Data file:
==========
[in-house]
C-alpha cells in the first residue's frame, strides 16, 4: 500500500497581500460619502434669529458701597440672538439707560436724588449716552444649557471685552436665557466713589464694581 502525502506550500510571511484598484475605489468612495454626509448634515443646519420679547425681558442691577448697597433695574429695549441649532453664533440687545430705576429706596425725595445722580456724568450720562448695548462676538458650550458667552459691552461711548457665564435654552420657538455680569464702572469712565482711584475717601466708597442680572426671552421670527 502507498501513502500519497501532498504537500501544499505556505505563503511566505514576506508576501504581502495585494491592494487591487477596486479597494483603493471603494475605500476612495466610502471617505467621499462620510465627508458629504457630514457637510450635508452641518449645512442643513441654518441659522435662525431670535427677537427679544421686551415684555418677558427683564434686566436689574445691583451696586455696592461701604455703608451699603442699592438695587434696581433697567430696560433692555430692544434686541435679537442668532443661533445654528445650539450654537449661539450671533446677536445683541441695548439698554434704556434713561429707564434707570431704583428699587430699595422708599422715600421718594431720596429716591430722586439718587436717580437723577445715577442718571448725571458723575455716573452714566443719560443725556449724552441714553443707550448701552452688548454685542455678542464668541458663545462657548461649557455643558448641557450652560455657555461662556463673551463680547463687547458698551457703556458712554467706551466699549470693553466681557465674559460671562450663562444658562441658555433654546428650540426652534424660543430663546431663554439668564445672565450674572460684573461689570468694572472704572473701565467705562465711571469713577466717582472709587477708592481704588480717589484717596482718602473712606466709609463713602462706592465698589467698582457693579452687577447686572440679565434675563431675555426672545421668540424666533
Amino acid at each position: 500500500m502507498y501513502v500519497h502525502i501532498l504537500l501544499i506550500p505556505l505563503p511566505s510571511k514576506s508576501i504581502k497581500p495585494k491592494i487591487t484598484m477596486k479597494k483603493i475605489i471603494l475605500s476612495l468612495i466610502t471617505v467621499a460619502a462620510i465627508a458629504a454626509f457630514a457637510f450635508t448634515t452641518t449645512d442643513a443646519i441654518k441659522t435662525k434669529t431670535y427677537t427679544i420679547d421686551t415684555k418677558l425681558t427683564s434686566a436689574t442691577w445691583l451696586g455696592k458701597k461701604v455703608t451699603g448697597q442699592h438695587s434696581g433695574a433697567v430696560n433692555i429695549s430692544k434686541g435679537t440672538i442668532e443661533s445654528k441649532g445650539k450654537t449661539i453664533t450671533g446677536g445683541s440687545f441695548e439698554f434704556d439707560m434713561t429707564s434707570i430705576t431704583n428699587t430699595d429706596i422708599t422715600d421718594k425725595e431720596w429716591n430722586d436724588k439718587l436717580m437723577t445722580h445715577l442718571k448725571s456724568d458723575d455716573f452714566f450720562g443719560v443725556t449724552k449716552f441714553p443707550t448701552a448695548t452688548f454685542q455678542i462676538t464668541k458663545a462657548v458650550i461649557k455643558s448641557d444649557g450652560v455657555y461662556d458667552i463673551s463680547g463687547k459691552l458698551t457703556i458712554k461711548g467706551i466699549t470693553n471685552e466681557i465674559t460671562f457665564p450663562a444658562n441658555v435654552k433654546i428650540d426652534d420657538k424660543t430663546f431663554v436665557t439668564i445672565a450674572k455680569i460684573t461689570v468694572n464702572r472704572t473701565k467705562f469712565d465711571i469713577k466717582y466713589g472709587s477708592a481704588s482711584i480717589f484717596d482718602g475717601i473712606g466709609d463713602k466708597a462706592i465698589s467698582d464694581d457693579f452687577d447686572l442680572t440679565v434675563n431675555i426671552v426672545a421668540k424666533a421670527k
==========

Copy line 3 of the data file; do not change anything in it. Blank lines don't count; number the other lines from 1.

Amino acid at each position: 500500500m502507498y501513502v500519497h502525502i501532498l504537500l501544499i506550500p505556505l505563503p511566505s510571511k514576506s508576501i504581502k497581500p495585494k491592494i487591487t484598484m477596486k479597494k483603493i475605489i471603494l475605500s476612495l468612495i466610502t471617505v467621499a460619502a462620510i465627508a458629504a454626509f457630514a457637510f450635508t448634515t452641518t449645512d442643513a443646519i441654518k441659522t435662525k434669529t431670535y427677537t427679544i420679547d421686551t415684555k418677558l425681558t427683564s434686566a436689574t442691577w445691583l451696586g455696592k458701597k461701604v455703608t451699603g448697597q442699592h438695587s434696581g433695574a433697567v430696560n433692555i429695549s430692544k434686541g435679537t440672538i442668532e443661533s445654528k441649532g445650539k450654537t449661539i453664533t450671533g446677536g445683541s440687545f441695548e439698554f434704556d439707560m434713561t429707564s434707570i430705576t431704583n428699587t430699595d429706596i422708599t422715600d421718594k425725595e431720596w429716591n430722586d436724588k439718587l436717580m437723577t445722580h445715577l442718571k448725571s456724568d458723575d455716573f452714566f450720562g443719560v443725556t449724552k449716552f441714553p443707550t448701552a448695548t452688548f454685542q455678542i462676538t464668541k458663545a462657548v458650550i461649557k455643558s448641557d444649557g450652560v455657555y461662556d458667552i463673551s463680547g463687547k459691552l458698551t457703556i458712554k461711548g467706551i466699549t470693553n471685552e466681557i465674559t460671562f457665564p450663562a444658562n441658555v435654552k433654546i428650540d426652534d420657538k424660543t430663546f431663554v436665557t439668564i445672565a450674572k455680569i460684573t461689570v468694572n464702572r472704572t473701565k467705562f469712565d465711571i469713577k466717582y466713589g472709587s477708592a481704588s482711584i480717589f484717596d482718602g475717601i473712606g466709609d463713602k466708597a462706592i465698589s467698582d464694581d457693579f452687577d447686572l442680572t440679565v434675563n431675555i426671552v426672545a421668540k424666533a421670527k